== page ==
Thyroid issues have become more and more common over the years.  Hypothyroidism has become a huge problem, especially in women.  Unfortunately, the medical treatment for thyroid disease falls way short in America.

The story usually sounds a lot like this:  the person starts getting symptoms of hypothyroidism such as fatigue, weight gain, hair loss, dry skin, etc.  They go to the doctor who knows the symptoms and runs the standard test for thyroid stimulating hormone (TSH).  When this is high above lab range the doctor gives a diagnosis of hypothyroidism.  The treatment for this is almost always a synthetic T4 thyroid hormone.  Because of the body’s feedback loop, if you take T4, your TSH will indeed go down. 

But it actually helps nothing.  At first, there patients may feel a little better by taking the T4 but it never lasts.  After they start taking the T4 and go back to their doctor for another test, the doctor will see that the TSH has gone down and say everything is working just fine.  Yet the patient continues to feel all the issues related to low thyroid function.  Why is that?  Because they almost never look for the cause of the low function.  They just give a medication which lowers the diagnostic marker.  The number one cause of hypothyroidism in America is Hashimotos which is an autoimmune disease.  There is no medication to treat it, but if we know it’s there, patients have a lot of options to make it better.  This includes dietary and supplement changes.  There is plenty of information on the subject which can be found at ApexMedicalAZ.

Diabetes is a chronic disease that develops when it cannot efficiently make use of the insulin which it can make, or when the body cannot make enough insulin. Insulin is also it will help to convert glucose into energy for cells from food.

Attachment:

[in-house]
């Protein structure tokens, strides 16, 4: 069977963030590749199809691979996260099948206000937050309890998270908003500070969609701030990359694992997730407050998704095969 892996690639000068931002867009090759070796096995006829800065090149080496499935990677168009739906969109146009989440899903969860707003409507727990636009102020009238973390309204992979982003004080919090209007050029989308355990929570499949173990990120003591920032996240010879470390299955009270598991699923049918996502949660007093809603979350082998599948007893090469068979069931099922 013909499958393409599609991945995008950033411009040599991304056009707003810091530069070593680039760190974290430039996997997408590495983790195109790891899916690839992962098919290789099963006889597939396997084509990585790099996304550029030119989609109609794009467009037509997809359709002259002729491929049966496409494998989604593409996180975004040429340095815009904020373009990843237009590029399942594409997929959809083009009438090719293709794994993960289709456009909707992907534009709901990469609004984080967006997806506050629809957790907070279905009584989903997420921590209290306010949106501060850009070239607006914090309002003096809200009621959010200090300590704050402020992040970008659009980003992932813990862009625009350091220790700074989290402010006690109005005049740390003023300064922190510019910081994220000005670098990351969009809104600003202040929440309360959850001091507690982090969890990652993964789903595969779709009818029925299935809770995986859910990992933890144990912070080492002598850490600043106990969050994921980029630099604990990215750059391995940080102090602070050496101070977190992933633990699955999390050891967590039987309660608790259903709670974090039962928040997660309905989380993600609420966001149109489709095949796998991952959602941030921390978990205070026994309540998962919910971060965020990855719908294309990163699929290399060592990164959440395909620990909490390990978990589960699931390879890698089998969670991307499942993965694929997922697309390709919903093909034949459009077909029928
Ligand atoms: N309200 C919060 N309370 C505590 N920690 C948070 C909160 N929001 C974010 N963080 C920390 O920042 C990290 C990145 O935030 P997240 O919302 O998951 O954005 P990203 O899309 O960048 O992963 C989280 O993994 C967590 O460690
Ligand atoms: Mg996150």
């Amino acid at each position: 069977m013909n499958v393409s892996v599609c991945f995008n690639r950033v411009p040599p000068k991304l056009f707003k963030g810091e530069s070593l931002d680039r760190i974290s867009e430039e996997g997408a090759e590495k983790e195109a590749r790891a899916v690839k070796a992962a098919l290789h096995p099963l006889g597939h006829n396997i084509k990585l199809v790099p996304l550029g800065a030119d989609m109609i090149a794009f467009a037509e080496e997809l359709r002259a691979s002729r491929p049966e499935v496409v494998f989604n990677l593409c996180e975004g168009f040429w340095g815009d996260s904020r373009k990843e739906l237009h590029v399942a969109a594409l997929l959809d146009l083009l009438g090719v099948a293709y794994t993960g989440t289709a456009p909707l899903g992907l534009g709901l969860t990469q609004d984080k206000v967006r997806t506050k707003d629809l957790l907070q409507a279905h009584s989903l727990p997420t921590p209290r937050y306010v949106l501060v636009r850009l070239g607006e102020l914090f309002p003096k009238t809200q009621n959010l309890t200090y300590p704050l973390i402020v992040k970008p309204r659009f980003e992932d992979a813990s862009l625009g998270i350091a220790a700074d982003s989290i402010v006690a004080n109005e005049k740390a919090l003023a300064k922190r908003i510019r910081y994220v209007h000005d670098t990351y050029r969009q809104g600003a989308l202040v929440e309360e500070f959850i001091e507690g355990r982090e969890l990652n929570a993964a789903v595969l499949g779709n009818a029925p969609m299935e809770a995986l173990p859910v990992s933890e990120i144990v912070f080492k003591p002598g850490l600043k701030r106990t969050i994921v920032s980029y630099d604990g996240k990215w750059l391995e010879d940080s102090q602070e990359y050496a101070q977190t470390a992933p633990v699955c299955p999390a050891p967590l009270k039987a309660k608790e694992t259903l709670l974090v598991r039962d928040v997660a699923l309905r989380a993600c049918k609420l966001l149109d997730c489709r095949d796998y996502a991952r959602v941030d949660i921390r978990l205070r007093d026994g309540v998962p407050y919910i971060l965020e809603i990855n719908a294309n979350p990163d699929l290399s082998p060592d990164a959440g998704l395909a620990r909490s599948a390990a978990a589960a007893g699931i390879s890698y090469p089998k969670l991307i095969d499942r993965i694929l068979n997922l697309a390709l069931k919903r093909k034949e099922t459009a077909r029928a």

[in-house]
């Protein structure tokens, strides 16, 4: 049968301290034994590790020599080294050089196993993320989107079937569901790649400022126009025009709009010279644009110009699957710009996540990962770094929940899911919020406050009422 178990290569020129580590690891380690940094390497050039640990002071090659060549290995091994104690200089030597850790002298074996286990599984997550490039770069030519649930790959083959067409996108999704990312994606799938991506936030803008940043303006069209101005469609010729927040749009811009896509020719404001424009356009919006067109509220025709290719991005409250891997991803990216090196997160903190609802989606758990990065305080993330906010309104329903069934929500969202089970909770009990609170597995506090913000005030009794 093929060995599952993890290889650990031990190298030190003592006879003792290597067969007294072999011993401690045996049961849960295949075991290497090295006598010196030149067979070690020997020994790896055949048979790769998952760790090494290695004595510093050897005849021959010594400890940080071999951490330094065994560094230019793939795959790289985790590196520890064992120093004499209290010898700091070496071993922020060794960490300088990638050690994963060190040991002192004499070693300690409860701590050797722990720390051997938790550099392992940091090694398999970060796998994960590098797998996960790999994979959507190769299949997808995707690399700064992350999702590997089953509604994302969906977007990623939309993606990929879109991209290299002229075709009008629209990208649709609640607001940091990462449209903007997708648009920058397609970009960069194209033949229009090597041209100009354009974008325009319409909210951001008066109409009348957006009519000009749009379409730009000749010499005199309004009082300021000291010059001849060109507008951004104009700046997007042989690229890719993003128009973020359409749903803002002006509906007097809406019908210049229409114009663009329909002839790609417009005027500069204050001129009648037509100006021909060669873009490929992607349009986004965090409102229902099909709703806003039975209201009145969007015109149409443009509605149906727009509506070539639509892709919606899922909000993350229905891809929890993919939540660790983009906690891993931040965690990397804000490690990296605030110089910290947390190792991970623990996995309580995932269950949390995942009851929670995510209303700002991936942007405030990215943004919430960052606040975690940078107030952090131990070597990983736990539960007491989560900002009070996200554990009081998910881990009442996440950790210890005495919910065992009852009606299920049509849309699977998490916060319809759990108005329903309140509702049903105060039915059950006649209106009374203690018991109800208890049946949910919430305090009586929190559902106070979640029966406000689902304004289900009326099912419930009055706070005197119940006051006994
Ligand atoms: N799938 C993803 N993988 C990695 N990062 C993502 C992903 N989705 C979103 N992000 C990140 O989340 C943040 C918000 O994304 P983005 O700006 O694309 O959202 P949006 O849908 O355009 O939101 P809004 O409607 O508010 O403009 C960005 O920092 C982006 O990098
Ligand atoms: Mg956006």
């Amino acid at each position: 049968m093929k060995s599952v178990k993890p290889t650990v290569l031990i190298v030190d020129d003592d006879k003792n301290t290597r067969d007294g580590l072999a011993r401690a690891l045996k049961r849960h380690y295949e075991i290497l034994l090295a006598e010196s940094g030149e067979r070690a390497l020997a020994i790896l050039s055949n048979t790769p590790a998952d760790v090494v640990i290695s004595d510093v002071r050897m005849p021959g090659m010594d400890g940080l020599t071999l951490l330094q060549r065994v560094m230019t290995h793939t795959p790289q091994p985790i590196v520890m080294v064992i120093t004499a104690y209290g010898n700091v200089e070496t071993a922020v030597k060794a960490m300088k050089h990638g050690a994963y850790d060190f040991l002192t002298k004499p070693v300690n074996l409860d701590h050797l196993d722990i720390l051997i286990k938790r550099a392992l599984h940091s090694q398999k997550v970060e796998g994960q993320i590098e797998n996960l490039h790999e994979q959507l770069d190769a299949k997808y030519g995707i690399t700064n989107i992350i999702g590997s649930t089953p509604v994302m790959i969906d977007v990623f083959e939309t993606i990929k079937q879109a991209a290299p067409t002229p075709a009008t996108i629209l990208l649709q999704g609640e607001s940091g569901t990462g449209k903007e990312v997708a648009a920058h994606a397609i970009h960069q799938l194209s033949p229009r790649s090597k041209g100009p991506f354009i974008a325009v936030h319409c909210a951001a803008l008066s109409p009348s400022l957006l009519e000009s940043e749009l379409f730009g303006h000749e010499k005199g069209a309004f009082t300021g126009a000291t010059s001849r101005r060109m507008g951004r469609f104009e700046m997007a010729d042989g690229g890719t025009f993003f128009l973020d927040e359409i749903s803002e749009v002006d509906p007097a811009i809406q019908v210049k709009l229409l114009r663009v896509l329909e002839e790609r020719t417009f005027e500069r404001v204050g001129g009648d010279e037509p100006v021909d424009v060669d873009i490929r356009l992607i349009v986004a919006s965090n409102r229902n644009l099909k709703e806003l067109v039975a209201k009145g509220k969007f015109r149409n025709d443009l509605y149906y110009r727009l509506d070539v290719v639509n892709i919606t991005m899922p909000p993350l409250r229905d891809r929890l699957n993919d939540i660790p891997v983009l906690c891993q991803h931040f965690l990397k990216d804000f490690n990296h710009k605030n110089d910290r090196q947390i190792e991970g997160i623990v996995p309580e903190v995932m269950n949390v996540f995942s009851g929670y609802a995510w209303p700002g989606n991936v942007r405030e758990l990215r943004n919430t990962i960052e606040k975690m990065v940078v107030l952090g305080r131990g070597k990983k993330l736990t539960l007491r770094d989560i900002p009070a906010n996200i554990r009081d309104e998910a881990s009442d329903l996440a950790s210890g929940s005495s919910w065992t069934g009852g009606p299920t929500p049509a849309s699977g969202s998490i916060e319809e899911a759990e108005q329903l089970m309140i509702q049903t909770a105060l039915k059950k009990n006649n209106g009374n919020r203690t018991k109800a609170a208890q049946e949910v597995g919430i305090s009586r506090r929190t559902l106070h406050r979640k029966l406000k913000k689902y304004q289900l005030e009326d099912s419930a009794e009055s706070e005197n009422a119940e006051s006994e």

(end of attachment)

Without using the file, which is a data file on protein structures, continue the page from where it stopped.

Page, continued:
Uncontrolled diabetes results in high blood glucose, or hyperglycemia, which causes serious damage to a lot of areas of the entire body, for example, heart, arteries, nerves, eyes, and kidneys.

The most frequent form of diabetes is type 2, where the body cannot use insulin efficiently.

The newest study probably will interest researchers developing treatments.

The benefits of utilizing liver cells

Research workers in regenerative medicine are investigating methods to create new people of pancreatic beta cells as a potential path for treating type 1 diabetes.

The newest study concerns a process called cell reprogramming, in which it will be likely to convert one kind of cell by tweaking genes, into a different type of cell.

An apparent supply of cells for reprogramming into insulin-producing beta cells may be a few other kinds of cell in the pancreas.

Inside their study paper, the researchers mention other research that demonstrates such pancreatic cells show a higher amount of the required "cellular plasticity."

On the other hand, because, from a clinical standpoint, they provide significant advantages over pancreatic cells, the researchers decided to give attention to liver cells; for instance, they've been plentiful and more accessible.

In addition they mention studies which have somewhat corrected hyperglycemia in diabetic mice by reprogramming liver cells.

The newest study reveals how simply by altering the expression of one gene the team could coax mouse liver cells provoke them to grow into cells with pancreatic characteristics after which to take on a less specialized state.

When the researchers transplanted the cells that were altered into diabetic mice, the animals' blood sugar levels improved, indicating the cells were acting in a way similar to pancreatic beta cells.

There's still lots of work to do to inquire if the results with mice translate to people. The team has began working on human liver cells. You may find more discussions on it at diabetes forums